Is anyone interested in a child? - He's kind of mouthy, hasn't been acting very good in school and I got a call this morning that he took $110.00 to school behind my back after knowing he's not allowed to take money to school. **Free to good home** Please PM me for more details.
LOL - just kidding but on a serious note... WTF. Is anyone else having issues with their 1st - 2nd grade boys right now?? I don't know what the hell is going on but I'm literally going CRAZY. Hockey started TWO weeks ago and he hasn't been able to go because of how he's been behaving in school. I'm literally at my whits end.. he's missed out on trips and sports and he spends more time in his room in the afternoon during the week than doing anything else because he can't seem to act right. I can't even remember the last time he was able to play video games! UUGGGHHH!!! What do I do?!?! Taking stuff from him does NOT seem to be working. It's like he has no respect for other adults or rules and he doesn't care about the consequences and not being able to do anything. He doesn't act like this at home, he always does what he's told to do and he's not mouthy with me or my DH.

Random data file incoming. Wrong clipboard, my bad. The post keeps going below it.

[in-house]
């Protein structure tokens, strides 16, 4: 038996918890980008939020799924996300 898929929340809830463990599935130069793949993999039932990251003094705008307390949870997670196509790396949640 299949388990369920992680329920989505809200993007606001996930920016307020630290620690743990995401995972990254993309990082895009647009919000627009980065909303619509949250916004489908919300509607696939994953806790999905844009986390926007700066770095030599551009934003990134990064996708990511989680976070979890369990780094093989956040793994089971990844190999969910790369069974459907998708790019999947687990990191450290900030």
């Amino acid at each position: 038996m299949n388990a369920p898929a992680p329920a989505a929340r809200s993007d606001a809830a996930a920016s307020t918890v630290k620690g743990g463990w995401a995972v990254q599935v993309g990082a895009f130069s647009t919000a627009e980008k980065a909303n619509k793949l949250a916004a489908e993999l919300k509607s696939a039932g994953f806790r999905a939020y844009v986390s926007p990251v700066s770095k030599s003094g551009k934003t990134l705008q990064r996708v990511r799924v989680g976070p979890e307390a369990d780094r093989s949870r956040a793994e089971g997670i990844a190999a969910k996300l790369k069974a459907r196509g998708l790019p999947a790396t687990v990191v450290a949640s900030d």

I am 8 months pregnant with a little girl, I'm due in July and I haven't quite figured out if this is his problem or not. I don't think it is considering we were having these issues before he even found out he was going to be a big brother. ANY advice is helpful at this point! I'm literally going to rip my hair out in frustration.
Re: Parenting Advice... HELP!
Are there any activities you used to do together that you have recently stopped? Sounds like a cry for attention.
My first goal would be to switch the negative affirmation (reacting when he is bad - punishment/taking things away) to positive affirmation (acknowledge amazing schoolwork, simple good behavior like putting shoes on without being asked, etc.)
Second, you need a system for discipline. I'll share mine, but you can come up with your own.
Don't feel bad about going back on your word when you do start a complete system. If you put a system in place in one fell swoop, within 48 hours, you will see a big difference in his behavior and respect towards you. When you're ready, sit him down and let him know you have new house rules to share with him - a fresh start for you both.